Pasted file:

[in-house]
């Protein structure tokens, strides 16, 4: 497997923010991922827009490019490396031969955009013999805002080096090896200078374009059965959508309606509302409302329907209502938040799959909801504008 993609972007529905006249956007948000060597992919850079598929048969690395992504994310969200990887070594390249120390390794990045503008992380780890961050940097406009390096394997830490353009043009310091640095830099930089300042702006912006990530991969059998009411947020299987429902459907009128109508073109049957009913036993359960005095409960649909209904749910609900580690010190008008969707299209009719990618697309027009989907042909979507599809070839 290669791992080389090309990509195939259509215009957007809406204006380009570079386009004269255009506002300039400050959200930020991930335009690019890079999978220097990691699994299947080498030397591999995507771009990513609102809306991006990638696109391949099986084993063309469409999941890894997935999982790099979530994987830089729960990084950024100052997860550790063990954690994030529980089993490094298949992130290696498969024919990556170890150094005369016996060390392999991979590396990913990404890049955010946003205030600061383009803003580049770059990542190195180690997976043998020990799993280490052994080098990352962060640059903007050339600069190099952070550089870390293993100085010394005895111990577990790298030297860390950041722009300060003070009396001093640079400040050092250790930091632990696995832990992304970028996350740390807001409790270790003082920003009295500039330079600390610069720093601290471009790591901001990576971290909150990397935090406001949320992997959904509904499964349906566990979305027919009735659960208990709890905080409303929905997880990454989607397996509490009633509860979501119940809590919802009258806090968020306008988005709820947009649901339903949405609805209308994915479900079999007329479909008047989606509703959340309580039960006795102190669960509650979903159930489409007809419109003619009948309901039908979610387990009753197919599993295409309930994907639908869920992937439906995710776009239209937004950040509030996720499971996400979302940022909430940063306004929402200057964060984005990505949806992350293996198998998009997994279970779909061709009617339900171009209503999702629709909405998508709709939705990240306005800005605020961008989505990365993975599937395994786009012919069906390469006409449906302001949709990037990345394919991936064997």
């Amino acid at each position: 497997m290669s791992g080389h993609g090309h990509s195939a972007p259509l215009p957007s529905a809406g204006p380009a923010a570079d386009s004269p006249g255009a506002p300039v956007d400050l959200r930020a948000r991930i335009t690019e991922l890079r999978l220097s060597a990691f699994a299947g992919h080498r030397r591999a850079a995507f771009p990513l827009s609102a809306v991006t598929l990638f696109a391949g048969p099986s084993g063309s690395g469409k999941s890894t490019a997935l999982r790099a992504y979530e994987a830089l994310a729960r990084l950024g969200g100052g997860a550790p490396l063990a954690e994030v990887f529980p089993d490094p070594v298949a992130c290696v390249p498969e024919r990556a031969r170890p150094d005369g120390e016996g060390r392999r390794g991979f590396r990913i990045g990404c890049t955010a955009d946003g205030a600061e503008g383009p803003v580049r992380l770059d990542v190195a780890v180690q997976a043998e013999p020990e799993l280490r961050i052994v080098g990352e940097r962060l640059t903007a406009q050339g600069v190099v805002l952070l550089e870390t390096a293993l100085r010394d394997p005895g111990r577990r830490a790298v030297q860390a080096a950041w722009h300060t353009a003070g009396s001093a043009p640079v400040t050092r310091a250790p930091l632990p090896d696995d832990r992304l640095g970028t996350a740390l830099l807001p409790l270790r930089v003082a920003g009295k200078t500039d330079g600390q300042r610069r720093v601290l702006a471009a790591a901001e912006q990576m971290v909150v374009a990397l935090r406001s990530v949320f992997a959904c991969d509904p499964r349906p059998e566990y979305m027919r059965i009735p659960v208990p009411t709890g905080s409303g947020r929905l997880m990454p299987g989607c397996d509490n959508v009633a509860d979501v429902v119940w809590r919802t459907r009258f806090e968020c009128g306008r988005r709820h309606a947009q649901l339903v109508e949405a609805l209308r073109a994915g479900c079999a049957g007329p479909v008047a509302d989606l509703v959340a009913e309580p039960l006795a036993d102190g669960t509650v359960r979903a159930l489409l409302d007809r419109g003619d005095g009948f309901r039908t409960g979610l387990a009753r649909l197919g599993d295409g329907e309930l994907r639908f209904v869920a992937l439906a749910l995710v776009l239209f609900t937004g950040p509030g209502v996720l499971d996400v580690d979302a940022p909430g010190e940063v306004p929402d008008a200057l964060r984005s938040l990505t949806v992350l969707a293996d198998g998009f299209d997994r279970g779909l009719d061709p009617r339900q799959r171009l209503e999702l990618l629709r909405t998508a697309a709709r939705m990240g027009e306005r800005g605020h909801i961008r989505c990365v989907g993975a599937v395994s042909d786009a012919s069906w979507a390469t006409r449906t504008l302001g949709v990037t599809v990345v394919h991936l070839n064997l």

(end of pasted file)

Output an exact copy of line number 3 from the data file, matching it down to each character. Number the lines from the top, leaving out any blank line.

């Amino acid at each position: 497997m290669s791992g080389h993609g090309h990509s195939a972007p259509l215009p957007s529905a809406g204006p380009a923010a570079d386009s004269p006249g255009a506002p300039v956007d400050l959200r930020a948000r991930i335009t690019e991922l890079r999978l220097s060597a990691f699994a299947g992919h080498r030397r591999a850079a995507f771009p990513l827009s609102a809306v991006t598929l990638f696109a391949g048969p099986s084993g063309s690395g469409k999941s890894t490019a997935l999982r790099a992504y979530e994987a830089l994310a729960r990084l950024g969200g100052g997860a550790p490396l063990a954690e994030v990887f529980p089993d490094p070594v298949a992130c290696v390249p498969e024919r990556a031969r170890p150094d005369g120390e016996g060390r392999r390794g991979f590396r990913i990045g990404c890049t955010a955009d946003g205030a600061e503008g383009p803003v580049r992380l770059d990542v190195a780890v180690q997976a043998e013999p020990e799993l280490r961050i052994v080098g990352e940097r962060l640059t903007a406009q050339g600069v190099v805002l952070l550089e870390t390096a293993l100085r010394d394997p005895g111990r577990r830490a790298v030297q860390a080096a950041w722009h300060t353009a003070g009396s001093a043009p640079v400040t050092r310091a250790p930091l632990p090896d696995d832990r992304l640095g970028t996350a740390l830099l807001p409790l270790r930089v003082a920003g009295k200078t500039d330079g600390q300042r610069r720093v601290l702006a471009a790591a901001e912006q990576m971290v909150v374009a990397l935090r406001s990530v949320f992997a959904c991969d509904p499964r349906p059998e566990y979305m027919r059965i009735p659960v208990p009411t709890g905080s409303g947020r929905l997880m990454p299987g989607c397996d509490n959508v009633a509860d979501v429902v119940w809590r919802t459907r009258f806090e968020c009128g306008r988005r709820h309606a947009q649901l339903v109508e949405a609805l209308r073109a994915g479900c079999a049957g007329p479909v008047a509302d989606l509703v959340a009913e309580p039960l006795a036993d102190g669960t509650v359960r979903a159930l489409l409302d007809r419109g003619d005095g009948f309901r039908t409960g979610l387990a009753r649909l197919g599993d295409g329907e309930l994907r639908f209904v869920a992937l439906a749910l995710v776009l239209f609900t937004g950040p509030g209502v996720l499971d996400v580690d979302a940022p909430g010190e940063v306004p929402d008008a200057l964060r984005s938040l990505t949806v992350l969707a293996d198998g998009f299209d997994r279970g779909l009719d061709p009617r339900q799959r171009l209503e999702l990618l629709r909405t998508a697309a709709r939705m990240g027009e306005r800005g605020h909801i961008r989505c990365v989907g993975a599937v395994s042909d786009a012919s069906w979507a390469t006409r449906t504008l302001g949709v990037t599809v990345v394919h991936l070839n064997l």